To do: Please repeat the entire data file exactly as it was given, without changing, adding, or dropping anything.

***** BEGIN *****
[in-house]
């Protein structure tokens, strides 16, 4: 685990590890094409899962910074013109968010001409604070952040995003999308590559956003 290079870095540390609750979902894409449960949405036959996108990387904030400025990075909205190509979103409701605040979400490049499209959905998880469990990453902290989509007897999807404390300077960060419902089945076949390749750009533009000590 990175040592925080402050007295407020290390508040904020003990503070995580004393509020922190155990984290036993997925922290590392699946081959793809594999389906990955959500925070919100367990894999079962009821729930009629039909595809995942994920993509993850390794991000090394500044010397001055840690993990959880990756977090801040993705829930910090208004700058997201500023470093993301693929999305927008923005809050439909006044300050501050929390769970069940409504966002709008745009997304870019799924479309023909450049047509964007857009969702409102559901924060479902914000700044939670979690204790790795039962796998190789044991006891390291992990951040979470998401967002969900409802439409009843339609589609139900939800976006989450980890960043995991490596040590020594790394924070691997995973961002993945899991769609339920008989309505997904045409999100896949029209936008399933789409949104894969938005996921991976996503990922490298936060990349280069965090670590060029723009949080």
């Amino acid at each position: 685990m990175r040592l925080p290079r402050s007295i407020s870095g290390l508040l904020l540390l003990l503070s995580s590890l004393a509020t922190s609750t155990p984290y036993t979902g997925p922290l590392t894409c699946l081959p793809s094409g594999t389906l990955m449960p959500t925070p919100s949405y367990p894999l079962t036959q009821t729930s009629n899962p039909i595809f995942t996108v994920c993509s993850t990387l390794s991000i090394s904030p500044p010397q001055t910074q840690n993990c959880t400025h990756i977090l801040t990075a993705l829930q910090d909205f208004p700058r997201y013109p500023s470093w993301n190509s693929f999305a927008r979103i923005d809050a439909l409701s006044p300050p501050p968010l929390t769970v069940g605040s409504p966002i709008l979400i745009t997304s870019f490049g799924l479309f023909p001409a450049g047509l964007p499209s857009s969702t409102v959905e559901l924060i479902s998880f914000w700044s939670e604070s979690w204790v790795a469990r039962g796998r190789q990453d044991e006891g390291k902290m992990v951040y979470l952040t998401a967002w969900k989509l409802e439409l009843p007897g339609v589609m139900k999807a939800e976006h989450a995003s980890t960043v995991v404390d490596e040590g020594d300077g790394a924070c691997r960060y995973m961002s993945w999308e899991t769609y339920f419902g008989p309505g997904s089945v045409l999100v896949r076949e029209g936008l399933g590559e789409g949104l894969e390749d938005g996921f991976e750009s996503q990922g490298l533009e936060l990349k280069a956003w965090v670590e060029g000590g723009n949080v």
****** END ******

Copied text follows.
[in-house]
């Protein structure tokens, strides 16, 4: 685990590890094409899962910074013109968010001409604070952040995003999308590559956003 290079870095540390609750979902894409449960949405036959996108990387904030400025990075909205190509979103409701605040979400490049499209959905998880469990990453902290989509007897999807404390300077960060419902089945076949390749750009533009000590 990175040592925080402050007295407020290390508040904020003990503070995580004393509020922190155990984290036993997925922290590392699946081959793809594999389906990955959500925070919100367990894999079962009821729930009629039909595809995942994920993509993850390794991000090394500044010397001055840690993990959880990756977090801040993705829930910090208004700058997201500023470093993301693929999305927008923005809050439909006044300050501050929390769970069940409504966002709008745009997304870019799924479309023909450049047509964007857009969702409102559901924060479902914000700044939670979690204790790795039962796998190789044991006891390291992990951040979470998401967002969900409802439409009843339609589609139900939800976006989450980890960043995991490596040590020594790394924070691997995973961002993945899991769609339920008989309505997904045409999100896949029209936008399933789409949104894969938005996921991976996503990922490298936060990349280069965090670590060029723009949080």
């Amino acid at each position: 685990m990175r040592l925080p290079r402050s007295i407020s870095g290390l508040l904020l540390l003990l503070s995580s590890l004393a509020t922190s609750t155990p984290y036993t979902g997925p922290l590392t894409c699946l081959p793809s094409g594999t389906l990955m449960p959500t925070p919100s949405y367990p894999l079962t036959q009821t729930s009629n899962p039909i595809f995942t996108v994920c993509s993850t990387l390794s991000i090394s904030p500044p010397q001055t910074q840690n993990c959880t400025h990756i977090l801040t990075a993705l829930q910090d909205f208004p700058r997201y013109p500023s470093w993301n190509s693929f999305a927008r979103i923005d809050a439909l409701s006044p300050p501050p968010l929390t769970v069940g605040s409504p966002i709008l979400i745009t997304s870019f490049g799924l479309f023909p001409a450049g047509l964007p499209s857009s969702t409102v959905e559901l924060i479902s998880f914000w700044s939670e604070s979690w204790v790795a469990r039962g796998r190789q990453d044991e006891g390291k902290m992990v951040y979470l952040t998401a967002w969900k989509l409802e439409l009843p007897g339609v589609m139900k999807a939800e976006h989450a995003s980890t960043v995991v404390d490596e040590g020594d300077g790394a924070c691997r960060y995973m961002s993945w999308e899991t769609y339920f419902g008989p309505g997904s089945v045409l999100v896949r076949e029209g936008l399933g590559e789409g949104l894969e390749d938005g996921f991976e750009s996503q990922g490298l533009e936060l990349k280069a956003w965090v670590e060029g000590g723009n949080v």